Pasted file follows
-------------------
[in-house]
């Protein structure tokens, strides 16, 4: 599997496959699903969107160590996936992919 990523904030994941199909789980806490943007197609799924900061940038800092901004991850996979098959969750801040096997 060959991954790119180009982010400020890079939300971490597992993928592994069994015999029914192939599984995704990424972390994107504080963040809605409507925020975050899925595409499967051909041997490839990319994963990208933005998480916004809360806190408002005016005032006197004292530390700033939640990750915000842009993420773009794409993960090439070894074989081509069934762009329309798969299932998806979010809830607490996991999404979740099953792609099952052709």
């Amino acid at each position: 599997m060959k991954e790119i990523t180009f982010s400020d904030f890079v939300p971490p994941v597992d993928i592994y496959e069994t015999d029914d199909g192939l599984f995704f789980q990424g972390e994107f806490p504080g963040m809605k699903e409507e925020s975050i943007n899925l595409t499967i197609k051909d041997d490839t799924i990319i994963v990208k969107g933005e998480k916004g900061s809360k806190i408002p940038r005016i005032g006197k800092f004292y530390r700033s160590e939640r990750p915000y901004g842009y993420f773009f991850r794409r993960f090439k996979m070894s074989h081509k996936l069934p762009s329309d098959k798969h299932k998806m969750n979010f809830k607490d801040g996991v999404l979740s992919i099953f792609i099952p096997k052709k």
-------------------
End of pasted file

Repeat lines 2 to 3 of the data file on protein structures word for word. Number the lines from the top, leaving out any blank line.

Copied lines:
């Protein structure tokens, strides 16, 4: 599997496959699903969107160590996936992919 990523904030994941199909789980806490943007197609799924900061940038800092901004991850996979098959969750801040096997 060959991954790119180009982010400020890079939300971490597992993928592994069994015999029914192939599984995704990424972390994107504080963040809605409507925020975050899925595409499967051909041997490839990319994963990208933005998480916004809360806190408002005016005032006197004292530390700033939640990750915000842009993420773009794409993960090439070894074989081509069934762009329309798969299932998806979010809830607490996991999404979740099953792609099952052709």
């Amino acid at each position: 599997m060959k991954e790119i990523t180009f982010s400020d904030f890079v939300p971490p994941v597992d993928i592994y496959e069994t015999d029914d199909g192939l599984f995704f789980q990424g972390e994107f806490p504080g963040m809605k699903e409507e925020s975050i943007n899925l595409t499967i197609k051909d041997d490839t799924i990319i994963v990208k969107g933005e998480k916004g900061s809360k806190i408002p940038r005016i005032g006197k800092f004292y530390r700033s160590e939640r990750p915000y901004g842009y993420f773009f991850r794409r993960f090439k996979m070894s074989h081509k996936l069934p762009s329309d098959k798969h299932k998806m969750n979010f809830k607490d801040g996991v999404l979740s992919i099953f792609i099952p096997k052709k």